Many building managers have realized that — in the same way that they have a responsibility to keep their occupants safe and healthy — they also have a responsibility to keep the planet safe and healthy. In fact, Johnson Controls found in its 2020 Energy Efficiency Indicator Survey that 65 percent of participating organizations have an internal or public goal for energy or carbon reduction.
A global leader for smart, healthy, and sustainable buildings, Johnson Controls has delivered more than 3,000 energy-savings projects globally that reduced carbon emissions by more than 30.6 million metric tons and achieved $6.6 billion in energy savings and operating costs. A common challenge that organizations faced was how to implement the necessary building upgrades to achieve these goals when budgets are stretched thin. With a good strategy and infrastructure partner, however, it is possible to get the best of both worlds: reducing carbon footprint while keeping operational costs low.
Creating Funding Opportunities
Modern funding options are available to building managers through a variety of procurement methods, including public-private partnerships (P3), Buildings as a Service (BaaS), and Performance Contracting (PC). As a real-world example, the financing, operations, and maintenance of a two-megawatt community solar garden for the Housing Authority for the City of Pueblo (HACP), Colorado, was made possible through Energy Performance Contracting and P3. HACP designed the community solar project to reduce energy costs for low-income individuals and multi-family affordable housing properties. The solar installation will generate enough renewable energy to power 200 households and provide employment training and clean jobs for the local community.
The BaaS approach allows a third-party vendor to absorb the risks of the project and pay for infrastructure updates for a specified period of time, identifying new opportunities for cost-efficiency and bolstering energy saving capabilities. Children’s Hospital of Alabama signed a 25-year contract with a buildings industry leader who would design, build, operate, and assume the risk for a new central utility plant for the hospital so they could maximize energy savings. This plant resulted in nearly $250,000 in annual savings while also allowing the hospital to reduce the use of gas by 69 percent and maximize efficiency of operations.
BaaS offerings continue to evolve to provide customized and expert partnership that delivers on the outcomes that matter most. For example, Net Zero Buildings as a Service provides the decarbonization solutions and full-service risk management models to power organizations’ environmental, social, and governance (ESG) goals. With sustainability wholly managed by a partner, organizational leaders are free to focus on their primary business missions.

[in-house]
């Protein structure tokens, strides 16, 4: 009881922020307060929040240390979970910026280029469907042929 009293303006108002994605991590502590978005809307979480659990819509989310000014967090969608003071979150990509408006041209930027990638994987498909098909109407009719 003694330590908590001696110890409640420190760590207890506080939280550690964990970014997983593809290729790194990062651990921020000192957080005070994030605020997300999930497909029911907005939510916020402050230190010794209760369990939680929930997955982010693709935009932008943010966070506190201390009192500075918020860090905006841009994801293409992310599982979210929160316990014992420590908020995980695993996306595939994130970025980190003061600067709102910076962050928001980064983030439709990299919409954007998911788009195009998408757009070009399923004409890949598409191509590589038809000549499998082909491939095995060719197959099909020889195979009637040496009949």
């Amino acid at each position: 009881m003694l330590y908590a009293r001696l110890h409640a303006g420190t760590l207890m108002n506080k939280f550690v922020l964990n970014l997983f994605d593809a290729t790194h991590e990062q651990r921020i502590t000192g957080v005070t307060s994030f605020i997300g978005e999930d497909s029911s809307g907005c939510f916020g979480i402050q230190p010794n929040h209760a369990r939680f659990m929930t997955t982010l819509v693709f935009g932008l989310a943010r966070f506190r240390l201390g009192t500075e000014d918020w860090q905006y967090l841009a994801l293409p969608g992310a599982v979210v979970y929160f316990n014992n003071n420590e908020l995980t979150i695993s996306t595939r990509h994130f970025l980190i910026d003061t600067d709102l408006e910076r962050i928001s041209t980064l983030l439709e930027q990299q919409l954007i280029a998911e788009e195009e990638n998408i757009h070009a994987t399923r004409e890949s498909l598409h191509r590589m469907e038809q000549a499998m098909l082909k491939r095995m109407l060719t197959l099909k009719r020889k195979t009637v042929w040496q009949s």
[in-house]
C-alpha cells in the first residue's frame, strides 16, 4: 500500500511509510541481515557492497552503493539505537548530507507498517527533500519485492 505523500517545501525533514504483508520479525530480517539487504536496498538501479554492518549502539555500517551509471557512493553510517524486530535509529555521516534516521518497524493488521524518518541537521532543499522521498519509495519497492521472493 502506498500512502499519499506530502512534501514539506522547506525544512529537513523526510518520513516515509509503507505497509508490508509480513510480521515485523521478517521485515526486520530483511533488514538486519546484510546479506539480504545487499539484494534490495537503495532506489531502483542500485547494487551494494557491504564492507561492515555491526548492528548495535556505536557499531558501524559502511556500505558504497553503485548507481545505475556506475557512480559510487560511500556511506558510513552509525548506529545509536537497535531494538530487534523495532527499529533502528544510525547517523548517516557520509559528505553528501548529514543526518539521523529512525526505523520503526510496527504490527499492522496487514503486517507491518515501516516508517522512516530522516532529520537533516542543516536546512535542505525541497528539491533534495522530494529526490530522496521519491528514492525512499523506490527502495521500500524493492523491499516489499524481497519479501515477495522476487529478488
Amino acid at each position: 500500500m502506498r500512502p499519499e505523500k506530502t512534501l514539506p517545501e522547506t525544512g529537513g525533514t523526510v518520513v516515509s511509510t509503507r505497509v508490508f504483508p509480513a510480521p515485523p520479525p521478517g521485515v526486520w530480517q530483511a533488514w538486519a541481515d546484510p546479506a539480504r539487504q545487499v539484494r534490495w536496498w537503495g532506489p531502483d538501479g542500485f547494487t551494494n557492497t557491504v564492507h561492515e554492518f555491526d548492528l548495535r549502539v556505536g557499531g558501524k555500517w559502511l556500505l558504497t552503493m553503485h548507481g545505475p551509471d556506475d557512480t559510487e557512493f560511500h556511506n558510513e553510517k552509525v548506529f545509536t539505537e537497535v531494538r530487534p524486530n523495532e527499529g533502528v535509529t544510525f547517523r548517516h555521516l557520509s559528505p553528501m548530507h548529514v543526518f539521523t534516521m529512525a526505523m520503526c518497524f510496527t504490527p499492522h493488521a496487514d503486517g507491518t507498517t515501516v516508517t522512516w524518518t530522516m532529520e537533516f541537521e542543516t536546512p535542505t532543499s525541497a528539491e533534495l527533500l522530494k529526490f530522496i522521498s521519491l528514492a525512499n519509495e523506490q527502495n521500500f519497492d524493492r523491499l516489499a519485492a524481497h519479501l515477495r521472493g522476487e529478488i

Making building improvements is one of the most important steps building managers can take toward reducing the building’s carbon footprint.
Maximize Funding to Maximize Impact
Once funding is secured, building managers can hit the ground running to immediately begin reducing their organization’s carbon footprint. This starts with building technologies, such as LED lighting, efficient HVAC systems, and advanced water metering, as well as upgrades and efficiency-focused audits of existing assets, such as the central utility plant. As projects get under way, organizations can deepen their commitment to a healthy building through larger scale, longer-term projects, such as constructing solar photovoltaic (PV) arrays to reduce reliance on fossil fuels and increase savings in operating expenses.
When considering the budget for building sustainability, investments in connected technologies should be a priority for every organization. By moving away from siloed, one-use equipment and integrating building technologies to work together and connect to a single platform, building managers and owners can achieve greater outcomes, not only for the planet but also for security, occupant health, and occupant experience. Integrating advanced security technology such as location-based monitoring with advanced HVAC assets, heating, cooling, and ventilation systems can allow for automatic adjustments to the number of occupants in a threshold, allowing for energy savings and the creation of a smart, data-driven environment.
Making building improvements is one of the most important steps building managers can take toward reducing the building’s carbon footprint. These improvements do not have to be capital-intensive, thanks to modern funding mechanisms. As businesses commit to keeping their people healthy and keeping their buildings efficient, these innovations will also contribute to a healthy planet.